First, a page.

Here are the secrets of the date, origin and meaning of Yom Kippur.
Each year, Yom Kippur is based on specific dates and times. In 2022, the Jewish celebration of Yom Kippur begins this Tuesday night, October 4, at 7:07 p.m. (Paris time). Yom Kippur and the privations of it must then end the Wednesday, October 5 at 8:08 p.m. accurate (always Paris time). Therefore, the religious celebration takes place partly outside the weekend this year, while Saturday and Sunday are a “more convenient” time for working believers of Judaism. Yom Kippur this year falls about two months before Hanukkah, the eight-day Jewish winter “festival of lights.” And about three months after Eid el-Kebir, a highlight of the Muslim calendar this time.
► Check Yom Kippur schedules by city on a specialized site
Fasting dates and times change every year. If Yom Kippur is not celebrated on the same date from one year to another, it is because it depends on the Hebrew calendar, which refers to the Genesis of the Bible. It is made up of 12 or 13 lunar months depending on the year, and seven-day weeks beginning on Sunday and ending on Thursday. shabbatie Saturday. The lunar months are shorter than the Gregorian calendar months (alternatively 29 or 30 days): it is for this reason that the 10th of the month of Tishri is a fluctuating date if we refer to the calendar of use. In 2014, Yom Kippur and Eid el-Kebir, two of the most important holidays in Judaism and Islam, were celebrated at the same time for the first time in 33 years.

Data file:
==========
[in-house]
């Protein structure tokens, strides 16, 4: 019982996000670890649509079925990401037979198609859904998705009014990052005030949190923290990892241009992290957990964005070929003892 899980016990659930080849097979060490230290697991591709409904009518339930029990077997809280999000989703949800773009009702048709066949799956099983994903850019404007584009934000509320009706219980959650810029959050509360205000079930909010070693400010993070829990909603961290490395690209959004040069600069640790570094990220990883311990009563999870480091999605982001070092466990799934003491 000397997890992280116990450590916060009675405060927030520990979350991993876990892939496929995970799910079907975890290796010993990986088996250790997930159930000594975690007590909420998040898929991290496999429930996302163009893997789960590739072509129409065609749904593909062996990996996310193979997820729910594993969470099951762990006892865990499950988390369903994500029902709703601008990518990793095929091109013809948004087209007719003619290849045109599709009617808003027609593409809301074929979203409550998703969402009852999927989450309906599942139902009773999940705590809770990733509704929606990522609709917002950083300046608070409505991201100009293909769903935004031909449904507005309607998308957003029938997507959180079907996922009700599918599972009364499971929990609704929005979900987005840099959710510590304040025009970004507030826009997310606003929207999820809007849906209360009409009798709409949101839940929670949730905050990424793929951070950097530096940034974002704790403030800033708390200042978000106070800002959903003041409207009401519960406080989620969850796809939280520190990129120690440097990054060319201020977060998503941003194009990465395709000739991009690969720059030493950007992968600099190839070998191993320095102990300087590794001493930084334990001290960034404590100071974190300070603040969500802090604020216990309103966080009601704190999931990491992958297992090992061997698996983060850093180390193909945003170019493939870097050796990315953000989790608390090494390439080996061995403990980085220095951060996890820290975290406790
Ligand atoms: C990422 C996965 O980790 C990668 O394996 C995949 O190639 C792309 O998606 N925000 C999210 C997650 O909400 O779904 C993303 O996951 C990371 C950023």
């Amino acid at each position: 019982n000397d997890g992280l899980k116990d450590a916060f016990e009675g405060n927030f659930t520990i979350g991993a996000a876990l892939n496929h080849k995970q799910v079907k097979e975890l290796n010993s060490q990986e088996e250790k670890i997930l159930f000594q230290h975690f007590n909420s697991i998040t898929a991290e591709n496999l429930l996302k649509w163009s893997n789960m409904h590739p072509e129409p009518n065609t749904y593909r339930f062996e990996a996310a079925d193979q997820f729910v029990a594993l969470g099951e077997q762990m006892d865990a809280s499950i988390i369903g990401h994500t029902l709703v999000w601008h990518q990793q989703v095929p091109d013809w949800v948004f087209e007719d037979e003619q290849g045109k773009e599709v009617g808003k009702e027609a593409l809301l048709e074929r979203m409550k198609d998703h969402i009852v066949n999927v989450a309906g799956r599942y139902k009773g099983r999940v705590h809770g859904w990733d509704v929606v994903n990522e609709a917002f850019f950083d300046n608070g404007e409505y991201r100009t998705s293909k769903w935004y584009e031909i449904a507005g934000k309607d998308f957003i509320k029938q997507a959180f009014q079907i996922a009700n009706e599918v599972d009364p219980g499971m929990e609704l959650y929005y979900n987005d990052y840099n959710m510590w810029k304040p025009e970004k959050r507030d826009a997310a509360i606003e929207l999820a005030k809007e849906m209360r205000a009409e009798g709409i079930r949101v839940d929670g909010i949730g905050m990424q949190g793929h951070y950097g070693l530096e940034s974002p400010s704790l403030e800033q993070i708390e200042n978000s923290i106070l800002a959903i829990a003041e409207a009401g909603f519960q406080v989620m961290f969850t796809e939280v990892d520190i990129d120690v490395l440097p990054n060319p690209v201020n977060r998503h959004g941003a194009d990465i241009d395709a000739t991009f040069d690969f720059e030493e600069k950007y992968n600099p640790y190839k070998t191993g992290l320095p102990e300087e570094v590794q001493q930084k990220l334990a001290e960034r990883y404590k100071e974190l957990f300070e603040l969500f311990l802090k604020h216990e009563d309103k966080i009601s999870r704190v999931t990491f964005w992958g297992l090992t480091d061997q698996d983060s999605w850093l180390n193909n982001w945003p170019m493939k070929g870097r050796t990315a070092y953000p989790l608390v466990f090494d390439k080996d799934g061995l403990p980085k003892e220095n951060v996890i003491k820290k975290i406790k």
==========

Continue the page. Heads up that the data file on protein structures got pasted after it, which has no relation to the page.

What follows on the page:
Yom Kippur is actually celebrated shortly after Rosh Hashanah (also known as Shana Tova), the holiday that marks a new calendar year on the Hebrew calendar and opens 10 days of penance: the Day of Atonement always occurs 10 days after the first day of Rosh Hashanah (see why here) and starts the night before these +10 days. It is a day off but not a holiday, seen by believers as the holiest celebration of the year.